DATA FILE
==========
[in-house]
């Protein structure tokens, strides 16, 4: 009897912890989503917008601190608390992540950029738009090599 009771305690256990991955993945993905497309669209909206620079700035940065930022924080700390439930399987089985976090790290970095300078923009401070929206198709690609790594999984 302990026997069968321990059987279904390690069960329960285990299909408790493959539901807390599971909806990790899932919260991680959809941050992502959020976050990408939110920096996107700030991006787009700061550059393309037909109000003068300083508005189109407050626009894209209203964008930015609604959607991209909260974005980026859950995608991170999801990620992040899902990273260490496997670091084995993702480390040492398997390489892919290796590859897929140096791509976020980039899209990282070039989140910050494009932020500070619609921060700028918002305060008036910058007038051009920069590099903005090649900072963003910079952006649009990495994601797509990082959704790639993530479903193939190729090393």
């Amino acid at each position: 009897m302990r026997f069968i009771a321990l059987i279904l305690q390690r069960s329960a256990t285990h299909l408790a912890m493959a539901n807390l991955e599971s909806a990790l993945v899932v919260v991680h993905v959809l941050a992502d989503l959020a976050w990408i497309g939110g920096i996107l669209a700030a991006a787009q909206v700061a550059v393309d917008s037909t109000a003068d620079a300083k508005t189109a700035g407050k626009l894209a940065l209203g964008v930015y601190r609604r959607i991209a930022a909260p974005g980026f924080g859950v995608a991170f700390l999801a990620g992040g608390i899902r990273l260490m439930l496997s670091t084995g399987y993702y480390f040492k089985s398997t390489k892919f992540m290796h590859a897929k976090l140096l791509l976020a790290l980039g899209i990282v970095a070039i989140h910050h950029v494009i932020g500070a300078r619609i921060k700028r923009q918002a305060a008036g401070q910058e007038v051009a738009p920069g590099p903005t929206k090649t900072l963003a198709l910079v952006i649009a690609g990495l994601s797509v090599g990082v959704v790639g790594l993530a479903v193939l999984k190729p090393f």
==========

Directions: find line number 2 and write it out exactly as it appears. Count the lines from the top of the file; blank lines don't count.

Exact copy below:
């Protein structure tokens, strides 16, 4: 009897912890989503917008601190608390992540950029738009090599 009771305690256990991955993945993905497309669209909206620079700035940065930022924080700390439930399987089985976090790290970095300078923009401070929206198709690609790594999984 302990026997069968321990059987279904390690069960329960285990299909408790493959539901807390599971909806990790899932919260991680959809941050992502959020976050990408939110920096996107700030991006787009700061550059393309037909109000003068300083508005189109407050626009894209209203964008930015609604959607991209909260974005980026859950995608991170999801990620992040899902990273260490496997670091084995993702480390040492398997390489892919290796590859897929140096791509976020980039899209990282070039989140910050494009932020500070619609921060700028918002305060008036910058007038051009920069590099903005090649900072963003910079952006649009990495994601797509990082959704790639993530479903193939190729090393």